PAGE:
That’s to say nothing of the training ground (as mentioned in my previous post) for scientists and engineers, many of whom then go on to use their newly gained post-doctoral research skills in countless areas, including the commercial sector generating jobs and exports. The number of papers published by those that have worked at CERN and then returned to academia or industry is truly enormous. Again, that says nothing of them also being able to pass their skills and experience on to others; many CERN scientists work there part-time and are university lectures the rest of the time. In terms of training generations of top academics CERN is only a tiny fraction of the cost of the more usual methods, and the results are out of all proportion to the investment made.

We could of course use the money for something else, but the reality is is that simply wouldn’t happen. The UK’s contribution is comparatively small and would simply be absorbed into central coffers. We are of course also engaged in targeted research, such as the European fission reactor project and that too involves a great deal of fundamental research. Many of the senior scientists were trained at CERN. Without such a facility there simply wouldn’t be enough scientists with the right training and experience to work on fission or a host of other projects that hope to achieve tangible results. If we want people with expertise we have to train them.

Again, as I alluded to in my previous post, if the UK wants to remain commercially competitive and provide jobs and maintain a lifestyle we need to invest in the brightest people we have so that new technologies and industries can be developed. Such training is never cheap, but CERN provides a way of accessing the best of the best and being part of it, and doing so far more cost effectively than any traditional method. As I also said, the latest project has already brought about returns that are starting to put money back into our economy.

As for looking for new particles, when should we stop? Now? 20 years ago? 100 years ago? When will there be so much cash around so we can have another look? When will all of the world’s problems have been solved to the extent that we can start again? As it stands there are hundreds of particle research programmes that can’t get started for a lack of funding. It’s not as if money for such projects is easy to come by, in fact it’s almost impossible and has indeed been cut in recent years. Our annual contribution to CERN is about as much as, or in many cases less than, building one mile (just one) of new motorway or railway. Successive governments of whatever shade, in this country and others, and on almost every continent, understand that there are real financial and other benefits and that’s why they are all still funding particle research. Ultimately it contributes far more than it takes.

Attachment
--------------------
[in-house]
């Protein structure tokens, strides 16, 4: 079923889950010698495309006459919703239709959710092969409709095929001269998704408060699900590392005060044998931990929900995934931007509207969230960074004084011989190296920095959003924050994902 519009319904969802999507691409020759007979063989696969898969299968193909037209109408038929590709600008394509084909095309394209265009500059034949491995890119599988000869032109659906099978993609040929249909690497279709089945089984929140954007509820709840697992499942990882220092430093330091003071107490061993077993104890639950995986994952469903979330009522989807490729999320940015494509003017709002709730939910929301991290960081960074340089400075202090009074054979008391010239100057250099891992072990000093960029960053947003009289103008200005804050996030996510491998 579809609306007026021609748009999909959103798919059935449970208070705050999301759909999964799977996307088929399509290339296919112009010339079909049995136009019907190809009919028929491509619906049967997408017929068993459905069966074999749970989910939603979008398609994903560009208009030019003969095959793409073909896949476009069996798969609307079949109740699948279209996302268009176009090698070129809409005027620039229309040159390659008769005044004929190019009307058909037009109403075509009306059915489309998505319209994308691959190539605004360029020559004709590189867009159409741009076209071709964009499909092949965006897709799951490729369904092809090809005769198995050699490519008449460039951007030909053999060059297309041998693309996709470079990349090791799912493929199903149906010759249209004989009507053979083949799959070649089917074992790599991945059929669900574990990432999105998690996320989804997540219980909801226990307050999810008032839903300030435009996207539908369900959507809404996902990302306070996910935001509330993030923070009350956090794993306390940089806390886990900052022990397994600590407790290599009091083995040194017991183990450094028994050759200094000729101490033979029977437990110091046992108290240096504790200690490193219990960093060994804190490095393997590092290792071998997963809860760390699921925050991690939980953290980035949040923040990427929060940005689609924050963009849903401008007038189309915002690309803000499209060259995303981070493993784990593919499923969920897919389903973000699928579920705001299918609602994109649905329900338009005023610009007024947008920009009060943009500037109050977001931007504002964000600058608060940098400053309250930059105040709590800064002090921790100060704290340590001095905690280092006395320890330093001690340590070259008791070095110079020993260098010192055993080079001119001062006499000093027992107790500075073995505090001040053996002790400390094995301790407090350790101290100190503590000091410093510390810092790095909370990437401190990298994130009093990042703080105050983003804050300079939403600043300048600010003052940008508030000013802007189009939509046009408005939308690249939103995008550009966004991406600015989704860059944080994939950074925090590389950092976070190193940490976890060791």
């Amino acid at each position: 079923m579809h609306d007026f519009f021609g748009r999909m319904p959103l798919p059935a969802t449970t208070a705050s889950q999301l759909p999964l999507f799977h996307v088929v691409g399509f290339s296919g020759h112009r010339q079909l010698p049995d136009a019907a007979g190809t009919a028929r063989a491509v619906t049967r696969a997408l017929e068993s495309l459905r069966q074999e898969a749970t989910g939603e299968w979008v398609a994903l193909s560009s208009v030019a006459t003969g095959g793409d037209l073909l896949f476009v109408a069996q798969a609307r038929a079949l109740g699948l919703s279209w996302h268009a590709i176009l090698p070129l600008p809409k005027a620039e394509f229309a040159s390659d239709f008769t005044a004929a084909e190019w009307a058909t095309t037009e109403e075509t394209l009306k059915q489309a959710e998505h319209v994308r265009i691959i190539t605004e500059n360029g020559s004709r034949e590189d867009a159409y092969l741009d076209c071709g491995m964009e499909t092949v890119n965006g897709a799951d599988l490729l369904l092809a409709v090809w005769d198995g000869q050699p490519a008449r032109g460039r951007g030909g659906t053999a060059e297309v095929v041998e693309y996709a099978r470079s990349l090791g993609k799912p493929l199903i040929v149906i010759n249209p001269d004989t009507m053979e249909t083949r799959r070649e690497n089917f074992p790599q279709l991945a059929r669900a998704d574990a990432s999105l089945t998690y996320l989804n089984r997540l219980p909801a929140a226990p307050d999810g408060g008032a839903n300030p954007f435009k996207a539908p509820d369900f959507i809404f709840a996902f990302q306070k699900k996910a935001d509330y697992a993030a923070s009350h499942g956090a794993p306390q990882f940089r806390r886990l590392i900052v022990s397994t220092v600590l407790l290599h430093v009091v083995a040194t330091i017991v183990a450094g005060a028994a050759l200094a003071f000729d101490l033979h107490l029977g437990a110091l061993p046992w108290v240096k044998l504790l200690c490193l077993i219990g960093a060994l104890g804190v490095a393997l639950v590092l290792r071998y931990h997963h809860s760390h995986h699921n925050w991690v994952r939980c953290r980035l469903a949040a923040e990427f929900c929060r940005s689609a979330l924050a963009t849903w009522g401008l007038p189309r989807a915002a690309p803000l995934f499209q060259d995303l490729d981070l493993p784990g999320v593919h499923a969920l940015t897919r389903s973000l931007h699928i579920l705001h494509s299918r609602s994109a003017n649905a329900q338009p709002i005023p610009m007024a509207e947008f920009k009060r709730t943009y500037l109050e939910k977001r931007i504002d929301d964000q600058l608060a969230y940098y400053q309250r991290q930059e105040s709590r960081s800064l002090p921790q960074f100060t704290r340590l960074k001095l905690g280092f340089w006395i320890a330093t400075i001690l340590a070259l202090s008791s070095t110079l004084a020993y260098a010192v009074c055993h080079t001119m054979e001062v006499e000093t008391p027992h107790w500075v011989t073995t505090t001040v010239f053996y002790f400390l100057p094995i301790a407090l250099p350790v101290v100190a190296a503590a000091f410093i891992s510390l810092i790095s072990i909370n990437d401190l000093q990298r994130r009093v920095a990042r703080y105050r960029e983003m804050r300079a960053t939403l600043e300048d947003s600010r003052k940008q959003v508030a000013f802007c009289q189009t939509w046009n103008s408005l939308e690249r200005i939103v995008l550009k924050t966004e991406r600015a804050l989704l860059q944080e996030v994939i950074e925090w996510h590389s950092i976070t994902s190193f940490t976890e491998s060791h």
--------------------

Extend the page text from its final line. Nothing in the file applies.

Part of the problem here is that the press firstly don’t have the expertise to understand what’s going on and so can’t pass it to the public, and secondly, as is the way of the press, concentrate on only the big headlines. This leads to the false view that huge amounts of money are being poured into a plaything for scientists to do nothing other than find a particle. The already hundreds of papers published, in subjects ranging from physics to methods of taking scientific discoveries to market, simply as a result of the construction process for the new facility and its associated technologies, says otherwise. Of course, the scientists, or their press officers, really need to start doing a much better job of informing both the press and the public.

Still, having said all that (!), there will always be people who disagree and would prefer not to have the research done at all for whatever reason. Fair enough, it’s a free world and we have the our modern computers, electronic infrastructures and web in order to express out views. They should have stopped there and bought everyone a take away a year for a few years instead ;-P :)